Clements: The American Farm Bureau Federation is observing Rail Safety Week by urging rural residents to be safe around trains. Public records show trains hit a person or vehicle roughly every three hours.
Rachel Maleh, executive director of Operation Lifesaver, says it’s important people stay alert at railroad crossings.
Maleh: People are more and more distracted and they’re not paying attention when they’re driving, when they’re walking, when they’re biking. The biggest challenge is changing that human behavior and getting people to be mindful of their surroundings and to look both ways at railroad crossings.
Clements: Rural rail crossings are more dangerous than others and typically have fewer warning signals and signs to keep people safe. Operation Lifesaver has five tips for farm equipment operators.
Maleh: Slow down as you approach a railroad crossing. Two, stop no closer than 15 feet from the crossing. Stop, look and listen for trains. Roll back and forth in your seat to see around obstacles. Four, do a double take. Look both ways again before crossing. And five, go. Once you start across the tracks do not hesitate and do not change gears.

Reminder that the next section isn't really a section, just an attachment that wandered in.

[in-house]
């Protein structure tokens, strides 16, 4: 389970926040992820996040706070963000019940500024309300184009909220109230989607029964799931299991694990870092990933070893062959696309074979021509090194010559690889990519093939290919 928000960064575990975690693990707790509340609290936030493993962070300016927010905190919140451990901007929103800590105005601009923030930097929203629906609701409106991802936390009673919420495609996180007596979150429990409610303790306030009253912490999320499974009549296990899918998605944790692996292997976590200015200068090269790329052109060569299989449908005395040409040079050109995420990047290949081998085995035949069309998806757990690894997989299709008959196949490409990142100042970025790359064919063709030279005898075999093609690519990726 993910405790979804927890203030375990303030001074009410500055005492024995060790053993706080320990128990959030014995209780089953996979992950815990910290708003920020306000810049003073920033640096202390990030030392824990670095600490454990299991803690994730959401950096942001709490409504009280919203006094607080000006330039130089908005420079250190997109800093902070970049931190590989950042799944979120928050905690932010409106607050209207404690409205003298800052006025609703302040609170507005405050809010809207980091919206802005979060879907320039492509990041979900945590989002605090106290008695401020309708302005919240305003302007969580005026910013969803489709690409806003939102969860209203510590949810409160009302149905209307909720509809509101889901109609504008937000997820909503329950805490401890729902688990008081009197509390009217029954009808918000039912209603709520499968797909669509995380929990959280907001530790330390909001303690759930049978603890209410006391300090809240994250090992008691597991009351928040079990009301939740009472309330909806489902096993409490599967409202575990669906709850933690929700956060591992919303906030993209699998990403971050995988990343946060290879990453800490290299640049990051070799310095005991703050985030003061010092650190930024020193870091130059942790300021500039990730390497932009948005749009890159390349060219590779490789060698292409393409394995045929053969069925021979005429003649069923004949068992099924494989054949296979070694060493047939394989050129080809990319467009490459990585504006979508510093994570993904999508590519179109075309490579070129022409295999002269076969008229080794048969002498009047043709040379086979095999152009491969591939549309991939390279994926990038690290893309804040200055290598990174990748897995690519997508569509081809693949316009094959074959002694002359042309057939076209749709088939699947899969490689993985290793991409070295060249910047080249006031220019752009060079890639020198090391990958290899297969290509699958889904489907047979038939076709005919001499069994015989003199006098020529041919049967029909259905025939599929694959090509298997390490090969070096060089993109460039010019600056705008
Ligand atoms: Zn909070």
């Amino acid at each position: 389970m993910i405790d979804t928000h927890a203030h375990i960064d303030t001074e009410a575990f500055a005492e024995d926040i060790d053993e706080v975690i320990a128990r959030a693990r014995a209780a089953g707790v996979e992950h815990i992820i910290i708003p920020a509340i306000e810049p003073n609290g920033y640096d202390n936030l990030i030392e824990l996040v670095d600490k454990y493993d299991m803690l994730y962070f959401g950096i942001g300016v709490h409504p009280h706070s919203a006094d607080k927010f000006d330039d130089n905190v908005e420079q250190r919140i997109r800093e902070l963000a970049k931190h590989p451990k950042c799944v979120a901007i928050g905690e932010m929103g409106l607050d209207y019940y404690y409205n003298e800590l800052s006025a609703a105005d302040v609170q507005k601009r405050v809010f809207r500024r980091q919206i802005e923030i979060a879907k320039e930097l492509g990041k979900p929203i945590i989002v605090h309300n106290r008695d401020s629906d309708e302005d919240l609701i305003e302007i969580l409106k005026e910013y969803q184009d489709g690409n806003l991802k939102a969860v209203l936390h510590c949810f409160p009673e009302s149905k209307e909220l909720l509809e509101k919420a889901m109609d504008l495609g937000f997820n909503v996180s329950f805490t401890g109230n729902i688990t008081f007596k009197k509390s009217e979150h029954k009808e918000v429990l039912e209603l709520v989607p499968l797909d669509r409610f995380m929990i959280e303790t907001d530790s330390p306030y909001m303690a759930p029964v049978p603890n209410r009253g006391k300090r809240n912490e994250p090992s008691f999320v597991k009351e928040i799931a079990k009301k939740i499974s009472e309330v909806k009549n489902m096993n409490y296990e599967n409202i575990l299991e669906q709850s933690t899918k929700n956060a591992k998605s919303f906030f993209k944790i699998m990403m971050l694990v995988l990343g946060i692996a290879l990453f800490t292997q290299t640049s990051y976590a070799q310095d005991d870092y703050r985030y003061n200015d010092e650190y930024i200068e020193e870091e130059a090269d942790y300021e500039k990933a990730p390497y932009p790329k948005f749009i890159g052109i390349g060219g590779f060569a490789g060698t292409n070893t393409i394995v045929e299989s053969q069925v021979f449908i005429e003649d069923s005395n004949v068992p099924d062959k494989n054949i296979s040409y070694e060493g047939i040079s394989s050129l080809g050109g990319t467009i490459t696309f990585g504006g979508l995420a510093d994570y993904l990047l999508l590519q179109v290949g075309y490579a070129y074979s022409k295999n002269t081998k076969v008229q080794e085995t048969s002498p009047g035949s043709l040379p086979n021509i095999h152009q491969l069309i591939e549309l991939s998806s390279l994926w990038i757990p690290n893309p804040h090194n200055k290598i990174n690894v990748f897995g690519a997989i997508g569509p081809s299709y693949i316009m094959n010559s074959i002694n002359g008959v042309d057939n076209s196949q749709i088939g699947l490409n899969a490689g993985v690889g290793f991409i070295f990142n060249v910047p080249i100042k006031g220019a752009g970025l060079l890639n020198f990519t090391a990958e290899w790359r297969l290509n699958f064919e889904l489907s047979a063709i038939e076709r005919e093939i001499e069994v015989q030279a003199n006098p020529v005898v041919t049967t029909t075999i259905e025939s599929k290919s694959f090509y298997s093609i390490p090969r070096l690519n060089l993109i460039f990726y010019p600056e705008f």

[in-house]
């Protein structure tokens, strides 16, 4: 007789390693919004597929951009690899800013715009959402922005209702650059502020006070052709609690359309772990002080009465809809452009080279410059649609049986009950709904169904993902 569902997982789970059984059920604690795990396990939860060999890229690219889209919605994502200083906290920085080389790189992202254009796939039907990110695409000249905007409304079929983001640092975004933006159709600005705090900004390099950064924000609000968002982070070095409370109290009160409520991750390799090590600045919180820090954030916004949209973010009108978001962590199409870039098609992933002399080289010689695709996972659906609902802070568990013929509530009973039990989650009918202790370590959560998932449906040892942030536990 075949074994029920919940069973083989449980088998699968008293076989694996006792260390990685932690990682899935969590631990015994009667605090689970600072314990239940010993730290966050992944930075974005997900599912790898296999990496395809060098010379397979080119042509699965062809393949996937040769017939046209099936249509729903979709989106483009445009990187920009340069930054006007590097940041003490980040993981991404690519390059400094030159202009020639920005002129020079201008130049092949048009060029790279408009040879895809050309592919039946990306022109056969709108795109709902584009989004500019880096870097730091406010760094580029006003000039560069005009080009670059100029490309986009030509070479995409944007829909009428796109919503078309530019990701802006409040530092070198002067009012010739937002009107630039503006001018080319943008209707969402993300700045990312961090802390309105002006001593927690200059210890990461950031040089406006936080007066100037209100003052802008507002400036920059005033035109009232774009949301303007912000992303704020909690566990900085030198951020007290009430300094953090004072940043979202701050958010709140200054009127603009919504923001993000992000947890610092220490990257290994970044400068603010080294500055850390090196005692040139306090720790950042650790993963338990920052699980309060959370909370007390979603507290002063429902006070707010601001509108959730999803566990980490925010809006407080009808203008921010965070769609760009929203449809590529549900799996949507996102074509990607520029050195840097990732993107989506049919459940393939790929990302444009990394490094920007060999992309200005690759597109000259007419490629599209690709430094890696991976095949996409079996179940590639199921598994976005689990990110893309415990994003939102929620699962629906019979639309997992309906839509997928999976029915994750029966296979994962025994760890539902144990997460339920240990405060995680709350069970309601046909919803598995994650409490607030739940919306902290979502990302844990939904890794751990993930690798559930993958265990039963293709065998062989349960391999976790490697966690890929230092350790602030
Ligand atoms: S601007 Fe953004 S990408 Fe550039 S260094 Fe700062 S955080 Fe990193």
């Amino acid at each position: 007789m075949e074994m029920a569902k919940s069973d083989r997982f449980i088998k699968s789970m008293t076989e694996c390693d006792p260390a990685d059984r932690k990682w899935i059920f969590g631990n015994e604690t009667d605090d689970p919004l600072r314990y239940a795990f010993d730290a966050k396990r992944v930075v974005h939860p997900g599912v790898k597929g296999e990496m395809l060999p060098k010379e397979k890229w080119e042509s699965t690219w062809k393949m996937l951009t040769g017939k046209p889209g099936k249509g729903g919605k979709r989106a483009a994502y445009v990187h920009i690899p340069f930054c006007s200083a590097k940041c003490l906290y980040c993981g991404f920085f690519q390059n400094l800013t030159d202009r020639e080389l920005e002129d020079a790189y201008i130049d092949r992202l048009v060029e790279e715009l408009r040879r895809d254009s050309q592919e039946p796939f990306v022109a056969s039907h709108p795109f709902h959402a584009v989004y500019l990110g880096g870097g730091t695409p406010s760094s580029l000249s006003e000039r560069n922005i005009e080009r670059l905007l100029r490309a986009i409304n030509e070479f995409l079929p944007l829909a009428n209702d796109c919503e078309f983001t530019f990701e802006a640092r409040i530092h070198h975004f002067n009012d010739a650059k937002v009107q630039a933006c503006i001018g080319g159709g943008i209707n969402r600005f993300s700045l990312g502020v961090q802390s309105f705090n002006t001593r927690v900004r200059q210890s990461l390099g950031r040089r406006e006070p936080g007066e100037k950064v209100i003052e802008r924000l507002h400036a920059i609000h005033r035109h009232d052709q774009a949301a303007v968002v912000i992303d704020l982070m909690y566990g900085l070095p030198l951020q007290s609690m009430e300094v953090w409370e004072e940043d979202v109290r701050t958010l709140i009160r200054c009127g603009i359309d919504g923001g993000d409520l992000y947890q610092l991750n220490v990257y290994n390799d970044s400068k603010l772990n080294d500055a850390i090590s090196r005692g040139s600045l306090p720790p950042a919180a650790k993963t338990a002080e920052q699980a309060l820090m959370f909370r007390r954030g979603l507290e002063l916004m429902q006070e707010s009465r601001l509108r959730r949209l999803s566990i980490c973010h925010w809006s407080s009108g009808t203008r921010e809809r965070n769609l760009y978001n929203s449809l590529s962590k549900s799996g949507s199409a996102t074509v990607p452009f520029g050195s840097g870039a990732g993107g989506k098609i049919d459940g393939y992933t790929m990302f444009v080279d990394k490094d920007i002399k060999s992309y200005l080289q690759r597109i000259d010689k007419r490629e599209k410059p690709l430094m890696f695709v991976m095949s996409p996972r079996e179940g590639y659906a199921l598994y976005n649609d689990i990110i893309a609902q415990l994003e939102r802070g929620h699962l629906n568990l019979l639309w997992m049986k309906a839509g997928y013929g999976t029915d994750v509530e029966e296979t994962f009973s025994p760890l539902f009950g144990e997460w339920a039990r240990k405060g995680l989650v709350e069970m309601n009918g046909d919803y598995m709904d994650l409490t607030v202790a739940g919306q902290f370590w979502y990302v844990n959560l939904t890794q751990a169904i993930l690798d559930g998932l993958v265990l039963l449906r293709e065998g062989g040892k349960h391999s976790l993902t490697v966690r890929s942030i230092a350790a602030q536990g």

Clements: Maleh says following rail safety tips can empower others to do the same.
Maleh: Rails safety is within everyone’s power to be safe around the railroad tracks. You can be a model to your families and your friends. You can wait behind the gate, you can wait when you see the lights flashing. Be safe and stay alive, and make sure that you communicate that with your family and friends.
Clements: Micheal Clements, Washington.